Finally, just so you know. If you do have an ongoing disability or medical issue from this, you will likely qualify for VA Disability Compensation and should apply for that as soon as you can after you are discharged. Of course, you can also receive medical care through the VA.

Please let me know if you need any clarification. I would be glad to assist you further if I can.
Hello again--I am befuddled and disappointed that you chose to rate my assistance to you as poor. Not only did I tell you specifically what the law was and how it would apply to your situation, but I also provided you with additional information to assist you that you did not ask. Obviously I am not the trier of fact. As I mentioned, only the trier of fact, after reviewing all of your medical records will be able to tell you if you are covered under the Feres Doctrine. My opinion is that you are, but I don't have access to your records and am not a mind reader. In the end, you must have an attorney and you must file a FTCA claim in a timely manner in order to preserve this issue. I can't change the law or what might happen, I can only inform you of what it is.
Customer: replied 3 years ago.



I fully understand that you do not have my medical records therefore cannot give me a full answer, however the answer you did give me, I found on Google in 30 seconds.


My concern is this, (and the reason I paid to ask this question) the Feres Doctorine specifically states that a military member cannot sue the government, a military doctor, or a civilian doctor working in a military facility.


Now I may have tunnel vision, only seeing the things that I want to see, however I have done extensive research and I cannot find anything that specifically says that a military member (or veteran) cannot sue a CIVILIAN doctor who does not work for the military...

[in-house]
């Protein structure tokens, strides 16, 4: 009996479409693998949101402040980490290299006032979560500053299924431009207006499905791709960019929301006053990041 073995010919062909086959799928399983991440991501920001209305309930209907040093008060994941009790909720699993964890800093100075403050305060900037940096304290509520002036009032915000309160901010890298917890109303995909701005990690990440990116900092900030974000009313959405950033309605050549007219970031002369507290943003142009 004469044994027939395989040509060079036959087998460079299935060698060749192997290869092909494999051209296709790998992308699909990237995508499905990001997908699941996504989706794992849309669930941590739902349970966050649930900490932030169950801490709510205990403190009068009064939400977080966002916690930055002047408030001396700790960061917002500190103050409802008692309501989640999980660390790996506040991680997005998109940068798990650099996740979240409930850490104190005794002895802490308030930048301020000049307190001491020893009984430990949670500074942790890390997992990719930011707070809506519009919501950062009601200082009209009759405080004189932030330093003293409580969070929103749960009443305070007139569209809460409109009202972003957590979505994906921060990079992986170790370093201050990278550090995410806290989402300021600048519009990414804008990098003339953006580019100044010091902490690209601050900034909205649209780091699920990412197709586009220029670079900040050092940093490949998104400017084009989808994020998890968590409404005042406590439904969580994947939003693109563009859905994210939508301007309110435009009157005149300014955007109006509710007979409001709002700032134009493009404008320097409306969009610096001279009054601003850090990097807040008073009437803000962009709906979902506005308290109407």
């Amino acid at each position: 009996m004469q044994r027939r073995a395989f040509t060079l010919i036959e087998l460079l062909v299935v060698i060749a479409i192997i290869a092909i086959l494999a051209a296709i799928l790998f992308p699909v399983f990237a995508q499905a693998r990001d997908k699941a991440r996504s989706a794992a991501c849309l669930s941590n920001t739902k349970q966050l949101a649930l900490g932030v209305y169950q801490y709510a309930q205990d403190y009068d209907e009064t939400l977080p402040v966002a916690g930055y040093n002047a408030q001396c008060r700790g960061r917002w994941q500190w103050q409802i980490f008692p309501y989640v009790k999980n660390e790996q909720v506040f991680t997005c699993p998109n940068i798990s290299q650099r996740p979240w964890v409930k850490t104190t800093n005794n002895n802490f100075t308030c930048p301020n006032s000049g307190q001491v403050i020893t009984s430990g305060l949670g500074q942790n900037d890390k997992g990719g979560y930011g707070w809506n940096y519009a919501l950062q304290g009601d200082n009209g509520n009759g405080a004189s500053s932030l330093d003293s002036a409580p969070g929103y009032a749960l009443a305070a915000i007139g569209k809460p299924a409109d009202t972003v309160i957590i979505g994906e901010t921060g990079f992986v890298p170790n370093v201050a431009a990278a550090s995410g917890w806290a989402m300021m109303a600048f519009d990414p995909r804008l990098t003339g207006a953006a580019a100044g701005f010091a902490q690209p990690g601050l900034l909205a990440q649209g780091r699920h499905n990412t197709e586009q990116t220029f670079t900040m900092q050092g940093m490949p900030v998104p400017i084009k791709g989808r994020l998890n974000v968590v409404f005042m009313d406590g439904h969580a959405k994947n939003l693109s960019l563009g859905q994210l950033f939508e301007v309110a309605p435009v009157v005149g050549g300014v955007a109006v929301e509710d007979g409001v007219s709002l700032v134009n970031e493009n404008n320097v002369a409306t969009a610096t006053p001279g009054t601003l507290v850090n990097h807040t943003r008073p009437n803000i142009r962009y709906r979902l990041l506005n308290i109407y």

With all due respect your reading of a brief summary online of what the Feres Doctrine does or doesn't apply to is not dispositive. As I tried to convey to you this is a very complex area of the law and I can guarantee that your 30 seconds on Google would never be sufficient to conclude that you are covered or not covered under Feres. If this were that clear cut there would not be pages and pages of Federal court cases since this was decided in 1950 debating whether a particular circumstance is covered. As I stated Feres has been applied to agents of the Government. That means non-military people working in some capacity at the control, behest or pay of the Government.

Even if you were not covered by Feres in this, as I mentioned, your SOL in Mississippi would have only been 3 years from the date of the surgery. That time has passed. However, as I also stated, if this was something where the negligence could not be discovered, then some courts will extend the SOL based on when the injury could have been discovered.
I have done some more research on your behalf and found a 9th Circ. Appeals Court case, which cites to other Supreme Court cases which would support the notion that as long as this doctor was acting as an independent contractor, he was not under the "control" of the Government and therefore not covered by the FTCA and Feres. Again though, you have the uphill battle with the SOL in Mississippi under general tort law.